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Doctors and patients are facing tough choices because of the national blood crisis

A phlebotomist tends to a blood donor during the Starts, Stripes, and Pints blood drive event in Louisville, Ky., in July. Rising numbers of organ transplants, trauma cases, and elective surgeries postponed by the COVID-19 pandemic have caused an increase in the need for blood products.
Jon Cherry
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A phlebotomist tends to a blood donor during the Starts, Stripes, and Pints blood drive event in Louisville, Ky., in July. Rising numbers of organ transplants, trauma cases, and elective surgeries postponed by the COVID-19 pandemic have caused an increase in the need for blood products.

Dozens of hospitals and trauma centers across the country say they're in dire need of blood donations after what the American Red Cross is now calling a nationwide blood crisis.

The Red Cross said in a statement this week that the dangerously low blood supply levels are posing a concerning risk to patient care, resulting in medical staff making difficult decisions on who receives blood transfusions and who will need to wait until more blood is readily available.

In recent weeks, the Red Cross — which provides nearly 40% of the nation's blood — said it had less than a one-day supply of critical blood types and has had to limit blood product distributions to hospitals.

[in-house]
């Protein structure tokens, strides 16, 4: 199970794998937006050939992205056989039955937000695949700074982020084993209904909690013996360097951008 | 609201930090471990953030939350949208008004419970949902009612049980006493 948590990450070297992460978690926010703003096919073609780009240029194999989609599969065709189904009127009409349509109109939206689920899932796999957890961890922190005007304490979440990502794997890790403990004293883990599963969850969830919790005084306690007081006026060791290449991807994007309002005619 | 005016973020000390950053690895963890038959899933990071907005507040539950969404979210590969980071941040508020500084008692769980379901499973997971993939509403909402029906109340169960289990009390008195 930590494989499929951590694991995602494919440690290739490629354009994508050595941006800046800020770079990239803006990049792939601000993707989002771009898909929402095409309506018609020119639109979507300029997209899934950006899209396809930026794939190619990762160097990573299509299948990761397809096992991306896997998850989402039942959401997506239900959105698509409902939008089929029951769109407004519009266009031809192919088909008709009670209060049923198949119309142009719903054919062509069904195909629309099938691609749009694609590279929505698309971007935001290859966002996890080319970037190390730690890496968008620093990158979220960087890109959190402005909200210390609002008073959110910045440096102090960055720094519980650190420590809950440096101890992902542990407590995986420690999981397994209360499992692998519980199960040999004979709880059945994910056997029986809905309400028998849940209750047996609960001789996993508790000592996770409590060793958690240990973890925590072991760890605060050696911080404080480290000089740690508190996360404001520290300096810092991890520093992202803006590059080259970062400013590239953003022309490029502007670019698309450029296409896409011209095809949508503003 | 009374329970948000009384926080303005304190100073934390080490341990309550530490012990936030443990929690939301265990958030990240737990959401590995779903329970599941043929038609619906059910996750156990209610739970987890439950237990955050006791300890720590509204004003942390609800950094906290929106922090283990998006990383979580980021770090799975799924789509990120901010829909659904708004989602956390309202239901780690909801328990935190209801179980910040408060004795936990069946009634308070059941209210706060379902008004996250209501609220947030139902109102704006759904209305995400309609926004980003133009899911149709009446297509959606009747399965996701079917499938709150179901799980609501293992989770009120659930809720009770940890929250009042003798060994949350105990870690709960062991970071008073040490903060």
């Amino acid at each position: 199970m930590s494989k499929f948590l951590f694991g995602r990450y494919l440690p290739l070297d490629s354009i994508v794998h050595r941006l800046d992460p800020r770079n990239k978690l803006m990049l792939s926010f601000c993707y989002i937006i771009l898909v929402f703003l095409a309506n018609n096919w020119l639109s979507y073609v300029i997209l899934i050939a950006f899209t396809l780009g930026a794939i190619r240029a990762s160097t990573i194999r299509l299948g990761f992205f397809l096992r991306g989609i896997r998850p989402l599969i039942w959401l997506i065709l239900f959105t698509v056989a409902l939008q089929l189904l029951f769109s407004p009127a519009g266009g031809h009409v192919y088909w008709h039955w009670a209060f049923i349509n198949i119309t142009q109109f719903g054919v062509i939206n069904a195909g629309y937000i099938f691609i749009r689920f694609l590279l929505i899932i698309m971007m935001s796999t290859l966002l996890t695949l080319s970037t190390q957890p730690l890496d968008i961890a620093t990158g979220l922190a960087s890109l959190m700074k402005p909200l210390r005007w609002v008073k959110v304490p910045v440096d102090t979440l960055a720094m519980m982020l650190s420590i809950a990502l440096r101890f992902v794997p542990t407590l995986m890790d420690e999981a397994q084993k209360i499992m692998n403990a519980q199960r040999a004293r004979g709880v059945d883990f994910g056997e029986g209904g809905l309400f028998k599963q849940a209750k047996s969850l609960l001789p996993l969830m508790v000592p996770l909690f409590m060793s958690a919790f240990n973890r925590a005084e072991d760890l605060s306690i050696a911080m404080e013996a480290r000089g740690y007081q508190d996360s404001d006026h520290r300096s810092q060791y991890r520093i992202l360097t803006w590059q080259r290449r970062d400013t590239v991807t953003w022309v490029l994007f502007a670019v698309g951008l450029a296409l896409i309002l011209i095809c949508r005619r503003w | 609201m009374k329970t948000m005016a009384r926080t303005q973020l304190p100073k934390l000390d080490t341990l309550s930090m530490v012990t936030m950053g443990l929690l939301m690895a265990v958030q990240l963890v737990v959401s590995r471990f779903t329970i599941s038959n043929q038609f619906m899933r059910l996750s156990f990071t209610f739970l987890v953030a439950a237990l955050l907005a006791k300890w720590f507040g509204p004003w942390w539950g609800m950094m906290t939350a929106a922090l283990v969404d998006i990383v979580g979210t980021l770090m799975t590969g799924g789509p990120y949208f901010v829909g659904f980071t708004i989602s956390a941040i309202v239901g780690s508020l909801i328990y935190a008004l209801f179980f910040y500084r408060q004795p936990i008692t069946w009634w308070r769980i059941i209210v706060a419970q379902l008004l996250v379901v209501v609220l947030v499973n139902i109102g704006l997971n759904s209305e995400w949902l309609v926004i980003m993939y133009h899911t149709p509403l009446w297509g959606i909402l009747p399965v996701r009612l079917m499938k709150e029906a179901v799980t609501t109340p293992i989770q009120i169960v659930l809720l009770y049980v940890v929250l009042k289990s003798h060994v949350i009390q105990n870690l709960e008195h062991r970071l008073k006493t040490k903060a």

The organization says that at times, up to one-quarter of hospital blood needs are not being met. Additionally, the pandemic has also contributed to a 62% drop in blood drives at schools and colleges.

"Winter weather across the country and the recent surge of COVID-19 cases are compounding the already-dire situation facing the blood supply," said Dr. Baia Lasky, medical director for the Red Cross.

In Los Angeles County, health officials said one of its trauma centers, Harbor-UCLA Medical Center, had to close its doors for a couple of hours earlier this week because of the blood shortage — a step county officials said it had not taken in more than 30 years.

"Without [an] adequate blood supply, hospitals will be limited in the number of surgeries they can perform. The blood shortage in combination with the current surge will likely result in delays and cancellations of scheduled surgeries," Dr. Christina Ghaly, the county's health services director, told NPR in a statement.

Ghaly said unless the county sees an immediate reprioritizing of the current blood supply to trauma centers by blood banks across Southern California, more of them could be forced to close down more in the coming weeks — and for longer periods of time.

Similarly in Mississippi, officials with Mississippi Blood Services (MBS) told local TV station WJTV that blood donors are increasingly harder to obtain. And given that the dip in donated blood is hitting hospitals hard across the state, many patients are being told they have to wait.

"We need to see anywhere from 200 to 250 donors every day to meet those needs. Right now, we're seeing about 100 to 150 donors," Merle Eldridge, the director of donor recruitment for MBS, told WJTV.

The nationwide blood crisis is also impacting hospitals in other states, such as Montana, Virginia, Alabama, North Carolina and Michigan.

The Red Cross is asking donors of all blood types, but particularly those with Type O, to make an appointment now to give in the weeks ahead. Additionally, it's also seeking volunteers to help out at blood drives and transport blood products to hospitals.

For an added incentive, the Red Cross is partnering with the NFL this month for National Blood Donor Month. Those who donate blood, platelets or plasma will automatically be entered for a chance to win two tickets to the upcoming Super Bowl LVI in Los Angeles, as well as a home theater package and a $500 electronic gift card to watch the game at home.

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